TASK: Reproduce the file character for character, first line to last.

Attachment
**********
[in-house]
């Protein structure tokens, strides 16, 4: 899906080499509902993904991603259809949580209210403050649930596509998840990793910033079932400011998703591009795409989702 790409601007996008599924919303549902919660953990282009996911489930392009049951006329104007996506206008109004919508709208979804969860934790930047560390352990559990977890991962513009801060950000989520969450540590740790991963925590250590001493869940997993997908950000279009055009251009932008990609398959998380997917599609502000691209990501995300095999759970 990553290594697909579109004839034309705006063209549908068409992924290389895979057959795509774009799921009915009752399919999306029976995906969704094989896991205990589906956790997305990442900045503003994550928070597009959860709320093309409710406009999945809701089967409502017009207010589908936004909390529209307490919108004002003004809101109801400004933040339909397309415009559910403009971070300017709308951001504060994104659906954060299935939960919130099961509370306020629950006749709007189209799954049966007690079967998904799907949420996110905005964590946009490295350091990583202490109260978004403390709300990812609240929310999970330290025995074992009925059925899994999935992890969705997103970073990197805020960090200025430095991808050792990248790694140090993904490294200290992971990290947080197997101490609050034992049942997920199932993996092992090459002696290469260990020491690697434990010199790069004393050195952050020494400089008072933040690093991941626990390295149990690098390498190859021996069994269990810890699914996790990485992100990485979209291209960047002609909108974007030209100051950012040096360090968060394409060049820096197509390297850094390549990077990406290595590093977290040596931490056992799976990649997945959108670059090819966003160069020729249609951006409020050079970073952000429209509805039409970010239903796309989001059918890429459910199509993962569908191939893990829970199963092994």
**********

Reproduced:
[in-house]
């Protein structure tokens, strides 16, 4: 899906080499509902993904991603259809949580209210403050649930596509998840990793910033079932400011998703591009795409989702 790409601007996008599924919303549902919660953990282009996911489930392009049951006329104007996506206008109004919508709208979804969860934790930047560390352990559990977890991962513009801060950000989520969450540590740790991963925590250590001493869940997993997908950000279009055009251009932008990609398959998380997917599609502000691209990501995300095999759970 990553290594697909579109004839034309705006063209549908068409992924290389895979057959795509774009799921009915009752399919999306029976995906969704094989896991205990589906956790997305990442900045503003994550928070597009959860709320093309409710406009999945809701089967409502017009207010589908936004909390529209307490919108004002003004809101109801400004933040339909397309415009559910403009971070300017709308951001504060994104659906954060299935939960919130099961509370306020629950006749709007189209799954049966007690079967998904799907949420996110905005964590946009490295350091990583202490109260978004403390709300990812609240929310999970330290025995074992009925059925899994999935992890969705997103970073990197805020960090200025430095991808050792990248790694140090993904490294200290992971990290947080197997101490609050034992049942997920199932993996092992090459002696290469260990020491690697434990010199790069004393050195952050020494400089008072933040690093991941626990390295149990690098390498190859021996069994269990810890699914996790990485992100990485979209291209960047002609909108974007030209100051950012040096360090968060394409060049820096197509390297850094390549990077990406290595590093977290040596931490056992799976990649997945959108670059090819966003160069020729249609951006409020050079970073952000429209509805039409970010239903796309989001059918890429459910199509993962569908191939893990829970199963092994």